SAN FRANCISCO—Yevgeniy Nikulin, 30, an alleged Russian hacker was extradited overnight before appearing in a San Francisco federal court on Friday, March 30. The court appearance came after a diplomatic battle between Russia and the United States. Nikulin is facing charges stemming from events in 2012, when he allegedly stole 117 million LinkedIn passwords in conjunction with other felony offenses. He was charged in a 2016 indictment with illegally accessing computers belonging to LinkedIn, Dropbox, and Formspring, each of which has its headquarters in the San Francisco Bay area.
The indictment further alleges that the defendant accessed the computers without authorization and that he obtained information from the computers. According to the indictment, the defendant also caused damage to computers belonging to a LinkedIn employee and to Formspring by transmitting a program, information, code, or command. Nikulin is alleged to have used the credentials of LinkedIn and Formspring employees without their knowledge or authorization in connection with the computer intrusions. The indictment charges that Nikulin engaged in a conspiracy with unnamed co-conspirators to traffic stolen Formspring user credentials. He was taken into custody by authorities on October 5, 2016. Nikulin pleaded not guilty to all of the charges including computer intrusion and aggravated identity theft. The suspect’s attorney claims that the U.S. Department of Justice is aggressively pursuing this case based on political motivations.
“Computer hacking is not just a crime, it is a direct threat to the security and privacy of Americans,” said Attorney General Jeff Sessions. “In this case, the defendant, a Russian national, is accused of breaking into the computer system of several important American companies using stolen identities, and potentially gaining access to the personal information of millions of Americans. This is deeply troubling behavior once again emanating from Russia. We will not tolerate criminal cyber-attacks and will make it a priority to investigate and prosecute these crimes, regardless of the country where they originate.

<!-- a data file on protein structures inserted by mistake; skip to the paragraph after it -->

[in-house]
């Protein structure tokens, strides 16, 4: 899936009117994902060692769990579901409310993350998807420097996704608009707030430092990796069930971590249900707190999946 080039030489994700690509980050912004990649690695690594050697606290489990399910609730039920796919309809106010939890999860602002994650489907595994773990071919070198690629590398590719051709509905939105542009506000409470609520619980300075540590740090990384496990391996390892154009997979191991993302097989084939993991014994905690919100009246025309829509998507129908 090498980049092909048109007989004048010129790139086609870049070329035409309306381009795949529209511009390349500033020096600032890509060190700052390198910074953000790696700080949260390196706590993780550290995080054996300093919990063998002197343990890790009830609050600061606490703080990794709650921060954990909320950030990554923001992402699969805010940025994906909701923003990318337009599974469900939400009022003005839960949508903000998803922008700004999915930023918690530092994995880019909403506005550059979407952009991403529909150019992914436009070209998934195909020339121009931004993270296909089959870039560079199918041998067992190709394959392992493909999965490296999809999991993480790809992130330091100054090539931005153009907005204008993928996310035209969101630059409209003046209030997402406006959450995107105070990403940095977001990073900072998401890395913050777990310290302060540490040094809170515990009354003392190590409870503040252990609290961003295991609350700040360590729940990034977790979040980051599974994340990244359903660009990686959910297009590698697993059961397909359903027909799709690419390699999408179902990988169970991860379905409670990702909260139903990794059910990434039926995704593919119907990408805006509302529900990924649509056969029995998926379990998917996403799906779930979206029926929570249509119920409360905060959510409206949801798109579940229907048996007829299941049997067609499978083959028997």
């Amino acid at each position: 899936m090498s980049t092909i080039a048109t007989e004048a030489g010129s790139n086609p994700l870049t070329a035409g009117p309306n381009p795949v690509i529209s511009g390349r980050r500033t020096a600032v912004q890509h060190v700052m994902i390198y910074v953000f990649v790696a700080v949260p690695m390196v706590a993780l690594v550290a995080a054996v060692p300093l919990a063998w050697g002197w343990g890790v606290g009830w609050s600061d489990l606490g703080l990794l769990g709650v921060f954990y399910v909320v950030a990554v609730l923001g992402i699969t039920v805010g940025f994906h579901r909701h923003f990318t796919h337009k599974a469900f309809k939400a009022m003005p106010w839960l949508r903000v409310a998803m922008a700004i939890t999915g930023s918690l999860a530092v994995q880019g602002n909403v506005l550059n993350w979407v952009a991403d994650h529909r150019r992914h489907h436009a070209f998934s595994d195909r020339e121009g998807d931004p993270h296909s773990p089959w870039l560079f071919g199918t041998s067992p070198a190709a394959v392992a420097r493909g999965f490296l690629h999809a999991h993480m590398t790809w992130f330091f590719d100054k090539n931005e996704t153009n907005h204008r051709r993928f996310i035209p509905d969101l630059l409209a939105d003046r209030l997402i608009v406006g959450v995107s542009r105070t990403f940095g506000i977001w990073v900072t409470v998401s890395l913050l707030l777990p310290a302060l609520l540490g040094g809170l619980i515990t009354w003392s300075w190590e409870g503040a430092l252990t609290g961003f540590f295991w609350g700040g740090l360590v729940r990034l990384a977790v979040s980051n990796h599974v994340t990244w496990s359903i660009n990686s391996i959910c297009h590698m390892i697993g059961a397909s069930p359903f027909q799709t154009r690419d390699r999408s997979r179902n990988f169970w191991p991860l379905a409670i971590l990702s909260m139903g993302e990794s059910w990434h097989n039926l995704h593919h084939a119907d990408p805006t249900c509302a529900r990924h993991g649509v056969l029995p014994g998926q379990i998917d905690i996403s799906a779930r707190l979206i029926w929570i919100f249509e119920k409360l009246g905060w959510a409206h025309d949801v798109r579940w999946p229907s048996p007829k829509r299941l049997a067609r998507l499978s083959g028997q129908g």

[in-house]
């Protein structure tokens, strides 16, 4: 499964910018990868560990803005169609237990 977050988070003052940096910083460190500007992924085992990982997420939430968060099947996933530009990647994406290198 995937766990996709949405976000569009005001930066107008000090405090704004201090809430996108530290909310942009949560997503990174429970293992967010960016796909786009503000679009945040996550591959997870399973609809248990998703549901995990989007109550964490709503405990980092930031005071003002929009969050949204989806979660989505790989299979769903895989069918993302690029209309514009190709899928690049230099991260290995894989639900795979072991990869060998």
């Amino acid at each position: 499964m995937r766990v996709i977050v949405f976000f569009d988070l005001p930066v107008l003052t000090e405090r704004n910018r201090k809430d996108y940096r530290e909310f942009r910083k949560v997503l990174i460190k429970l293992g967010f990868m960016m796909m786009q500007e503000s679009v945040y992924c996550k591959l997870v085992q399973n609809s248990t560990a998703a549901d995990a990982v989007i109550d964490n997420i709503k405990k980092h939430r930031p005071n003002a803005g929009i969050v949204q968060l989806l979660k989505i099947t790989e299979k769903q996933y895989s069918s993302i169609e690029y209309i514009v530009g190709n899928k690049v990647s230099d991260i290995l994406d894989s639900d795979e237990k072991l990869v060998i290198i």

I want to thank our partners in the Czech Republic for their cooperation in the extradition process, and I also want to thank the FBI, the Department of Justice’s Office of International Affairs, and Assistant U.S. Attorneys Michelle Kane and Matt Parella for their hard work. The Department of Justice will continue our work to defend the safety, property, and privacy of the American people from the threat of foreign hackers.”
“The FBI will not allow international cyber criminals to operate with impunity,” said FBI Special Agent in Charge John F. Bennett. “Nikulin allegedly targeted three Bay Area companies through cyber-attacks, and will now face prosecution in the United States. This extradition is a success for U.S. law enforcement and our partners overseas.”
Nikulin is charged with three counts of computer intrusion, in violation of 18 U.S.C. § 1030(a)(2)(C); two counts of intentional transmission of information, code, or command causing damage to a protected computer, in violation of 18 U.S.C. § 1030(a)(5)(A); two counts of aggravated identity theft, in violation of 18 U.S.C. § 1028A(a)(1); one count of trafficking in unauthorized access devices, in violation of 18 U.S.C. § 1029(a)(2); and one count of conspiracy, in violation of 18 U.S.C. § 371.
Written By Seymone Khaleghi and Donald Roberts